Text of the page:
By Trisha Gladd, Editor, Life Science Connect
If you’re subscribed to FDA recall notices like I am, then you’ve probably noticed a substantial amount filling your inbox over the last several months. Specifically, those recalls due to the presence of particulate matter in injectables, which the FDA has announced 17 of in 2014. While there is much speculation about why there has been such an increase—aging equipment, cleaning deficiencies, discrepancies between regulators, and the list goes on—what companies need to worry about most is how to protect their product and the patient by avoiding this issue altogether. But how?
Eliminate All Points Of Entry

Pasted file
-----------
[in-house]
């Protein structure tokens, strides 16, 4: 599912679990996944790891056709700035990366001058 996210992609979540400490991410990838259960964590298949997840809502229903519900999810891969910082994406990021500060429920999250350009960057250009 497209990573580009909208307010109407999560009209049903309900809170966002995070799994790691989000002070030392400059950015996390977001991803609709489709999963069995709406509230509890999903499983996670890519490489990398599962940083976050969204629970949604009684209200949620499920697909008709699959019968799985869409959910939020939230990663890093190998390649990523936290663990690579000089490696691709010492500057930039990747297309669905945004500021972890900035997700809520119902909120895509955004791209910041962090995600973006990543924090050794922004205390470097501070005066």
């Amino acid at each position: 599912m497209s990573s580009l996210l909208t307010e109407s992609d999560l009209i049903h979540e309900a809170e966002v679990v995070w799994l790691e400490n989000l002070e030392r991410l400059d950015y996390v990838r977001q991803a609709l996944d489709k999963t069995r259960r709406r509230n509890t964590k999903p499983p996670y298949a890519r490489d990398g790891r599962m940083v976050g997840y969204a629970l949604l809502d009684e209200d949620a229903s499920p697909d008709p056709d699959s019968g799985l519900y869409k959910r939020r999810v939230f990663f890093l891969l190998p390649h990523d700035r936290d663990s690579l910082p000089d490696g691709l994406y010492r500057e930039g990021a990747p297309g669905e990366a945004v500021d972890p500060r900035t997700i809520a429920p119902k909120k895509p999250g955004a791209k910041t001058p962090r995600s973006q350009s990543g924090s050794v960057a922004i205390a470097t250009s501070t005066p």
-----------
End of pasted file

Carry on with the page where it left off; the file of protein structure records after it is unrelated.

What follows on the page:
I recently spoke to Bob Nase, vice president of quality assurance at West Pharmaceutical Services, a designer and manufacturer of pharmaceutical packaging and delivery systems, about what pharma can do to eliminate the presence of particulate matter in their products. “Try to minimize any type of human intervention in the process, both in out-processes associated with manufacturing the container closure system itself as well as in the pharmaceutical side of the business, where they're actually doing the manufacturing and the fill finish of the product,” explains Nase. “We know that humans are probably the biggest contributor to any type of contamination, whether it's microbiological contamination or particulate, so the amount of human interaction should be as limited as possible. When I do training on particulates, I always try to stress the point that if you were a particulate, how would you find your way into a solution? You have to take into consideration that particulate matter is all over, and it will find its way into that final container and the final drug product any way that it can. The key is to eliminate those points of entry.”